Can your computer become infected with a virus via email? It absolutely can. I had one of the worst weeks of my career due to a virus delivered over e-mail. But the good news is, it’s preventable. You can take simple measures to make it much more difficult, if not impossible, to catch a virus via e-mail.
Let me tell you a story
It was 2001. I’d just gotten to work and for some reason I decided to check my e-mail before going to the breakroom for coffee. One of the messages in my inbox was from a manager. She was married and more than twice my age and she tolerated me. Deep down she probably thought I was a bit of a punk. What’s that have to do with anything? The subject line said “I love you.”
Now, the subject line hadn’t registered. I saw it was e-mail from a manager, so I opened it. The body of the message read, “Kindly check the attached love letter coming from me.” Or something to that effect. It didn’t sound like her at all. There was an attachment, loveletter.vbs. I opened it. But I opened it in Notepad. I was more than a decade from being a CISSP, but I knew to examine unexpected attachments.
Long story short, I’m no VB programmer but I didn’t like what I saw about 13 lines in, when I saw the code was trying to edit the system registry. I made a couple of phone calls and quickly found out it was indeed a virus, and they were working on deleting it from the mail servers, but an unknown number of computers were already infected. One of our developers had figured out what files to delete to clean it up.
By the end of the day, we knew hundreds of computers had been infected. I ended up leading some of the cleanup efforts. Not because I was a manager, but because I could quickly teach anyone who was interested in helping how to delete those files, and if that didn’t work, they could leave the computer for me and I would figure it out from there.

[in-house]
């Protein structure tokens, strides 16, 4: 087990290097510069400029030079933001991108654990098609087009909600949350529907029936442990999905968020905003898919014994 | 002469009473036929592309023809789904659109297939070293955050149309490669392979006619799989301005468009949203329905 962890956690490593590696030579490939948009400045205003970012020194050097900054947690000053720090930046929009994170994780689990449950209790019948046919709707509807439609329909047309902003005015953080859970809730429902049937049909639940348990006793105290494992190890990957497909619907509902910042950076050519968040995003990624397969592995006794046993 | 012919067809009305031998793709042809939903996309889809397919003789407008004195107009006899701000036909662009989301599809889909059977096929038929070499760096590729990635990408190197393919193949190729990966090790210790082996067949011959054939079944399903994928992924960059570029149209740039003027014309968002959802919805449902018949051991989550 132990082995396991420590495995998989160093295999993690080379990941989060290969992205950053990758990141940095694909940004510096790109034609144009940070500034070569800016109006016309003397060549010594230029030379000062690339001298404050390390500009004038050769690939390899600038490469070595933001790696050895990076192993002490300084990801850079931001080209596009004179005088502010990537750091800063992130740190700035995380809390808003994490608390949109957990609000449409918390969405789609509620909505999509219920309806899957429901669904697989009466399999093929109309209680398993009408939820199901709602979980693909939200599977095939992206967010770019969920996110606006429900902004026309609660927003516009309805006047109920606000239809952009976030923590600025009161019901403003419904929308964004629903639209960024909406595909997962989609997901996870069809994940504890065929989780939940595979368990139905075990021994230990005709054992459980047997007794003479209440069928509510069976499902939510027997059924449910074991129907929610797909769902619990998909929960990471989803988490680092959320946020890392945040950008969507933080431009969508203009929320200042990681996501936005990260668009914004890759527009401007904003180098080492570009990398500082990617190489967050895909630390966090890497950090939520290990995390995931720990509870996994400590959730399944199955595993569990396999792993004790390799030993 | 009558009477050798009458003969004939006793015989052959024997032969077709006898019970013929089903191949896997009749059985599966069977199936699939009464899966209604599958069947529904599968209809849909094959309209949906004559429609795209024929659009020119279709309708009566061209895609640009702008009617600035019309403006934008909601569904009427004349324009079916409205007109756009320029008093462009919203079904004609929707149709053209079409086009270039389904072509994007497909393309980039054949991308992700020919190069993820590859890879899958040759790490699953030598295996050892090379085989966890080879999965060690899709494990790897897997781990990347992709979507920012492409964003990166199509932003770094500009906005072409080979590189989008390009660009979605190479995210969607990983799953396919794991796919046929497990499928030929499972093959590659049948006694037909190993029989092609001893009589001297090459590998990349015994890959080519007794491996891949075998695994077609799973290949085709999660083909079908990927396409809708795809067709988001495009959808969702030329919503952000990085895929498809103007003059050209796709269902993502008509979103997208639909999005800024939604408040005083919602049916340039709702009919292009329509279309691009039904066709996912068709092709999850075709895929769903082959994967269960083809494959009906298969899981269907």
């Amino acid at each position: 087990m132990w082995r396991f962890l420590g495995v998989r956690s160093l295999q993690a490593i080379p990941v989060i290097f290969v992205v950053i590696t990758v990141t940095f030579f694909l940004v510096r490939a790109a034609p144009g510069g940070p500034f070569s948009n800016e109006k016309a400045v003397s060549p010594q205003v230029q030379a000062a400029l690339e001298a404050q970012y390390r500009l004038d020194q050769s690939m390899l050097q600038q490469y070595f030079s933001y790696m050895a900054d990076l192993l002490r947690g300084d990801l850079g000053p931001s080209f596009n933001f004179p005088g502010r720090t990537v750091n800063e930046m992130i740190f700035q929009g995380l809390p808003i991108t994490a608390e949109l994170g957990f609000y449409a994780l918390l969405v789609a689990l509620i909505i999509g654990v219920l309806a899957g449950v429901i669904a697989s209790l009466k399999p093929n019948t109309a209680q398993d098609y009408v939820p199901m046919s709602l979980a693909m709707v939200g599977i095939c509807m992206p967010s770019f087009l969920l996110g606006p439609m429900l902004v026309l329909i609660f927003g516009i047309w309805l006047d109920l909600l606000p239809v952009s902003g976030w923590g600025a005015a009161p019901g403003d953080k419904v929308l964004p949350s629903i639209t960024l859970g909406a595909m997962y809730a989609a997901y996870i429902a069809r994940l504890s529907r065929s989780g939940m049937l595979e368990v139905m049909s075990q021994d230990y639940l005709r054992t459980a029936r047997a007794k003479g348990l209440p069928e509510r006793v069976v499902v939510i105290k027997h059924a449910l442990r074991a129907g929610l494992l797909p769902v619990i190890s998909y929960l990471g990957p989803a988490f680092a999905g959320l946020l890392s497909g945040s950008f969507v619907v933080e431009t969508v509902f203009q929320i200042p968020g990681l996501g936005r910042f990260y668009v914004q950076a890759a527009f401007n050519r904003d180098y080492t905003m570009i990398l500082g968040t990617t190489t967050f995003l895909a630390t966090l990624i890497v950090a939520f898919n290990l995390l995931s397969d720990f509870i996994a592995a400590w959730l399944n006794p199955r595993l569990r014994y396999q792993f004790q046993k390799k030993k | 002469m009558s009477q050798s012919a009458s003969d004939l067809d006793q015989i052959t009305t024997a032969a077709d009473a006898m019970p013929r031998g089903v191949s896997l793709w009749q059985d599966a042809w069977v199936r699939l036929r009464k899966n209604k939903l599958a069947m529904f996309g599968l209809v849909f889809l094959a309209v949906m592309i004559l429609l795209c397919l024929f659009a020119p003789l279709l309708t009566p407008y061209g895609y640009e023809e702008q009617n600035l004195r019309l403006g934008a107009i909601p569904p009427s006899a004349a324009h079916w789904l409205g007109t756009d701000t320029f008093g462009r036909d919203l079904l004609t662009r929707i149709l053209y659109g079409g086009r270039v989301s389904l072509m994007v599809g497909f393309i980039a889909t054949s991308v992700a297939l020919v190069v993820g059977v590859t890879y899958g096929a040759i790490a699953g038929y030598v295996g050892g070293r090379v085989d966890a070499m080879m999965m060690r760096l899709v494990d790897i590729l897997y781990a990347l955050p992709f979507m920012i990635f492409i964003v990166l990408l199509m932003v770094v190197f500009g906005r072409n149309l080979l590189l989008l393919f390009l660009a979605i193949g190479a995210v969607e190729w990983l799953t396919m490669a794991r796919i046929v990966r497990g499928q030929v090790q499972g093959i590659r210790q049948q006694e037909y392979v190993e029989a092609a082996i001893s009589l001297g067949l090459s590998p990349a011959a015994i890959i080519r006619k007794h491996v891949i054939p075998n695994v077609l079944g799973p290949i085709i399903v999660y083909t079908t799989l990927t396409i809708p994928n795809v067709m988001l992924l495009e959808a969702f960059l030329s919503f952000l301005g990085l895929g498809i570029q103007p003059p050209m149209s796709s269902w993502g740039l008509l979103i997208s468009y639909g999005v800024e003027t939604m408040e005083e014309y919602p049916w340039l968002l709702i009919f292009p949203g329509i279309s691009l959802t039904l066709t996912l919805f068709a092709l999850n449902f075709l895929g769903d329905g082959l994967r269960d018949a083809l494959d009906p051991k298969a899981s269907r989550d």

I gave up alcohol in 2003, but I drank quite a bit that week.
I’ve had other run-ins with viruses in my career but that one was the most memorable.
How a computer can become infected with a virus via e-mail
First of all, those messages that say not to open a message with a certain subject line are almost always hoaxes. A virus has to have something more than just text to sit in. Generally you have to open an attachment to infect the computer.
But if you open an infected attachment, the game’s over. Your computer can get infected at that point, then do things you don’t want it to do. Most are more subtle than Love Letter of 2001 was.
If someone ever paid me to hack their network and then tell me how I did it, I would start by sending an infected e-mail attachment to someone who would open it. Applying for a job and sending a resume to HR ought to do the trick. Opening e-mail from strangers is their job.
How to stop a computer from becoming infected with a virus via e-mail
Using cloud-based e-mail is a good first line of defense. I’ve had people take me to task for using Gmail, but Google does a good job of keeping my inbox virus-free.
The second line of defense is having antivirus software. Windows comes with good-enough antivirus software, so it’s fine to use that.
The last, and most important line of defense is to keep your software up to date. Adobe Acrobat and Microsoft Word attachments are good for hiding malicious payloads in, so make sure you let Adobe Reader and Microsoft Office update when they want to. If it seems like they want to update every other month, you’re probably not imagining things. It’s a hassle, but those updates keep your computer much safer.
I lied. There’s a fourth line of defense. I don’t even open unexpected e-mail from strangers. And I have to have a really good reason to open an unexpected e-mail attachment from someone I know. I miss some jokes that way, but It keeps me from getting viruses.
Or I suppose you can use a Chromebook.